New York Worker Center Federation

The New York Worker Center Federation is an autonomous multiracial movement of workers and immigrants organizing across sectors and issues to build the power of the people whose labor fuels this city. Through Freedom Cities, the WCF aims to center directly impacted communities in the fight against the Trump administration, leading the movement to create safe communities where everyone can thrive.

The New York Workers Center Federation (WCF) began with a year long series of training sessions for worker leaders to build the capacity of worker centers. During the trainings the stories of individual workers and organizations began to tell the narrative of a powerful emerging movement. During the second training, worker centers saw the potential to create a space for leadership development and joint campaign work. On October 14, 2014 marked the official founding of the New York Workers Center Federation.

The WCF consists of Street Vendor Project, El Centro del Inmigrante, New Immigrant Community Empowerment, Cidadao Global, Laundry Workers Center, DRUM, ROC NY, New York Taxi Workers Alliance, Retail Action Project, and Enlace.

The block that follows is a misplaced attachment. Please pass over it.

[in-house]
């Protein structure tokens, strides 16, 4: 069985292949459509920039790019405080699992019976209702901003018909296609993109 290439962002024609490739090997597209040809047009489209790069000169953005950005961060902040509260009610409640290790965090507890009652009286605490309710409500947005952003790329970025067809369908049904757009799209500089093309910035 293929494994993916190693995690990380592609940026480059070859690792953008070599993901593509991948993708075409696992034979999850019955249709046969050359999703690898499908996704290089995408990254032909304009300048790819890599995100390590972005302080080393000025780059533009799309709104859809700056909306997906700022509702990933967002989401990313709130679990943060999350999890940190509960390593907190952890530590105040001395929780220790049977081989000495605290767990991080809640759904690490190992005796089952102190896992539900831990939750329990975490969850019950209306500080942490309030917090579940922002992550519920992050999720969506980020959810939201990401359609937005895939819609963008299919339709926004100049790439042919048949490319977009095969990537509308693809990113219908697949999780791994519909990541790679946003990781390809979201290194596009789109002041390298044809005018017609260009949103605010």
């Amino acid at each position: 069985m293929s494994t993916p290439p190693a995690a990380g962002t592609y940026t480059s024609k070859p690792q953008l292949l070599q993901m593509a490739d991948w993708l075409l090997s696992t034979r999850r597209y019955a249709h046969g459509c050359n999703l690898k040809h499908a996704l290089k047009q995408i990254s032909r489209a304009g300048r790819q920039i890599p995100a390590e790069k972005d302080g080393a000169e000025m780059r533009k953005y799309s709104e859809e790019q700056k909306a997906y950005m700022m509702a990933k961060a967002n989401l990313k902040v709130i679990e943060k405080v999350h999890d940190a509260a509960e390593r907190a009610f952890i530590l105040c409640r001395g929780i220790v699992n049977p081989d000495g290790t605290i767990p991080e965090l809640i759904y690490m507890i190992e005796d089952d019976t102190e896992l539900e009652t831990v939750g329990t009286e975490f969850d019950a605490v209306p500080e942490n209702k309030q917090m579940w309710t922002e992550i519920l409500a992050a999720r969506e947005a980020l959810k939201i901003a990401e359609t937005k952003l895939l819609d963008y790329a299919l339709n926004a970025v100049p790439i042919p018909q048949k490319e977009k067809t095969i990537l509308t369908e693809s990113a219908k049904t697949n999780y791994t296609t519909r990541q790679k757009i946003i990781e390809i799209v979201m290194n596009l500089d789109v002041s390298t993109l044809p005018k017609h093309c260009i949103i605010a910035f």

Street Vendors and Allies Demand Justice for Muslim Vendor Victim of a Hate Crime

New York City Council and Mayor de Blasio Must Protect Vendors; the NYPD Must Bring the Perpetrator of the Hate Crime to Justice

WHAT: Street Vendors and Allies Hold a Press Conference for Justice for Hassan Elbaz

WHO: The Street Vendor Project (project of Urban Justice Center), Council on

 American-Islamic Relations and allies

WHEN: Thursday, July 19th at 11 AM

WHERE: Outside of 636 Broadway, New York, NY 10012

BACKGROUND:  On July 12th, 2018, Hassane Elbaz, a Egyptian food vendor working at a coffee cart in lower Manhattan was attacked by an Islamophobic stranger. The assailant snuck up behind Elbaz’s cart, attacked and injured both Elbaz and his colleague, leaving them with black eyes and bruises. The attacker shouted “I’m going to f–k you up, terrorist m———-r! Arab, go back to your country!” The suspect, seen by witnesses, fled before the NYPD arrived. According to media reports, the NYPD has not yet classified the assault as a hate crime.